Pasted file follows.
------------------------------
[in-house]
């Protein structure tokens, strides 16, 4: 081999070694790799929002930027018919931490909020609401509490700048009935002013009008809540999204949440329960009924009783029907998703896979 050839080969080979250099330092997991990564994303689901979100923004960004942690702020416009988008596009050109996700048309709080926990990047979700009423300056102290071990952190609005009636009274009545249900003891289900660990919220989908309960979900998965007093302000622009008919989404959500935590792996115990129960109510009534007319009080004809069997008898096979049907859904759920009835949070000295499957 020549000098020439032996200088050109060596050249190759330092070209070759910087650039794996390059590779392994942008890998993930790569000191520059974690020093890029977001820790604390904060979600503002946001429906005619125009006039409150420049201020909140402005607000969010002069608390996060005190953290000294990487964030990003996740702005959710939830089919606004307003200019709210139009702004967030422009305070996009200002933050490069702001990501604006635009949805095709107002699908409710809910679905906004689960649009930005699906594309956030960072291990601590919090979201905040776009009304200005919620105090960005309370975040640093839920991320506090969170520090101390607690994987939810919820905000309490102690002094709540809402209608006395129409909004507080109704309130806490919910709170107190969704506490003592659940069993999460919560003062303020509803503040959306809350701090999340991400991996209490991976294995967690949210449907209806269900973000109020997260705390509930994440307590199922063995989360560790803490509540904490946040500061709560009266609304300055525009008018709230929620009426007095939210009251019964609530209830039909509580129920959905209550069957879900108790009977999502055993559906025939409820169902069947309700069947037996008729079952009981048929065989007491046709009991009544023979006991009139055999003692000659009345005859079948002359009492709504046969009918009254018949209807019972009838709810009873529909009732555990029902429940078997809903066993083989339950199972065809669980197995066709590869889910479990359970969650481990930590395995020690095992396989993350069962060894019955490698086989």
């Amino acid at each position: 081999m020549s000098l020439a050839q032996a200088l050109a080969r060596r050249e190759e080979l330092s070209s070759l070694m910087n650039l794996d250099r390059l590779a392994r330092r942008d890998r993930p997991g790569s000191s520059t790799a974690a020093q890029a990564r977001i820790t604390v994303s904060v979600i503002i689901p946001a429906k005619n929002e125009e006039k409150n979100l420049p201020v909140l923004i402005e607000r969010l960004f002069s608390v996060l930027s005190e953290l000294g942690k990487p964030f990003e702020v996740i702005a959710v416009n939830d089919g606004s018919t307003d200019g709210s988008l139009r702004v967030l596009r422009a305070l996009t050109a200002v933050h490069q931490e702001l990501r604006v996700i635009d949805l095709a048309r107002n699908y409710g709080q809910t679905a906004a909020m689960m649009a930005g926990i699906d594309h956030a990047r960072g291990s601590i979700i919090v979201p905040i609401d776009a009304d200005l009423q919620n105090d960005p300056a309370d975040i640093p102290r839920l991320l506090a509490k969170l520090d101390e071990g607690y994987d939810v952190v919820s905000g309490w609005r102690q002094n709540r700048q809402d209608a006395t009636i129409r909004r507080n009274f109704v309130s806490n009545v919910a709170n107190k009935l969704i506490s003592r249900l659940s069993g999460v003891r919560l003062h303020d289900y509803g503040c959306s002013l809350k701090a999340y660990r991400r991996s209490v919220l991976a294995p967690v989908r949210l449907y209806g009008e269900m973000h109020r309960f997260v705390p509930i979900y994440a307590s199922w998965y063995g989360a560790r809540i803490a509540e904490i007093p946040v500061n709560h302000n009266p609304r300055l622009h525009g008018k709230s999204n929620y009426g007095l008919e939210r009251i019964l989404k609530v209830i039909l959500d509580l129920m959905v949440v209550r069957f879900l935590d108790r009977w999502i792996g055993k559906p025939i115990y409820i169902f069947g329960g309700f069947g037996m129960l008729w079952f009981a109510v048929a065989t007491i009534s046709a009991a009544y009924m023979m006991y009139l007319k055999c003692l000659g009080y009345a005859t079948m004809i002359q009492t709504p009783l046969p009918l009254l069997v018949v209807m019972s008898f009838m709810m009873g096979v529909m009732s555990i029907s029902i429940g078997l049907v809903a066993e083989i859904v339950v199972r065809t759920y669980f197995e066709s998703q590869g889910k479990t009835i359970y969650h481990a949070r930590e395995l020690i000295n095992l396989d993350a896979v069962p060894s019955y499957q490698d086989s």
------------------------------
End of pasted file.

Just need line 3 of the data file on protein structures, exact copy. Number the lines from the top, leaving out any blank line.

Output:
């Amino acid at each position: 081999m020549s000098l020439a050839q032996a200088l050109a080969r060596r050249e190759e080979l330092s070209s070759l070694m910087n650039l794996d250099r390059l590779a392994r330092r942008d890998r993930p997991g790569s000191s520059t790799a974690a020093q890029a990564r977001i820790t604390v994303s904060v979600i503002i689901p946001a429906k005619n929002e125009e006039k409150n979100l420049p201020v909140l923004i402005e607000r969010l960004f002069s608390v996060l930027s005190e953290l000294g942690k990487p964030f990003e702020v996740i702005a959710v416009n939830d089919g606004s018919t307003d200019g709210s988008l139009r702004v967030l596009r422009a305070l996009t050109a200002v933050h490069q931490e702001l990501r604006v996700i635009d949805l095709a048309r107002n699908y409710g709080q809910t679905a906004a909020m689960m649009a930005g926990i699906d594309h956030a990047r960072g291990s601590i979700i919090v979201p905040i609401d776009a009304d200005l009423q919620n105090d960005p300056a309370d975040i640093p102290r839920l991320l506090a509490k969170l520090d101390e071990g607690y994987d939810v952190v919820s905000g309490w609005r102690q002094n709540r700048q809402d209608a006395t009636i129409r909004r507080n009274f109704v309130s806490n009545v919910a709170n107190k009935l969704i506490s003592r249900l659940s069993g999460v003891r919560l003062h303020d289900y509803g503040c959306s002013l809350k701090a999340y660990r991400r991996s209490v919220l991976a294995p967690v989908r949210l449907y209806g009008e269900m973000h109020r309960f997260v705390p509930i979900y994440a307590s199922w998965y063995g989360a560790r809540i803490a509540e904490i007093p946040v500061n709560h302000n009266p609304r300055l622009h525009g008018k709230s999204n929620y009426g007095l008919e939210r009251i019964l989404k609530v209830i039909l959500d509580l129920m959905v949440v209550r069957f879900l935590d108790r009977w999502i792996g055993k559906p025939i115990y409820i169902f069947g329960g309700f069947g037996m129960l008729w079952f009981a109510v048929a065989t007491i009534s046709a009991a009544y009924m023979m006991y009139l007319k055999c003692l000659g009080y009345a005859t079948m004809i002359q009492t709504p009783l046969p009918l009254l069997v018949v209807m019972s008898f009838m709810m009873g096979v529909m009732s555990i029907s029902i429940g078997l049907v809903a066993e083989i859904v339950v199972r065809t759920y669980f197995e066709s998703q590869g889910k479990t009835i359970y969650h481990a949070r930590e395995l020690i000295n095992l396989d993350a896979v069962p060894s019955y499957q490698d086989s």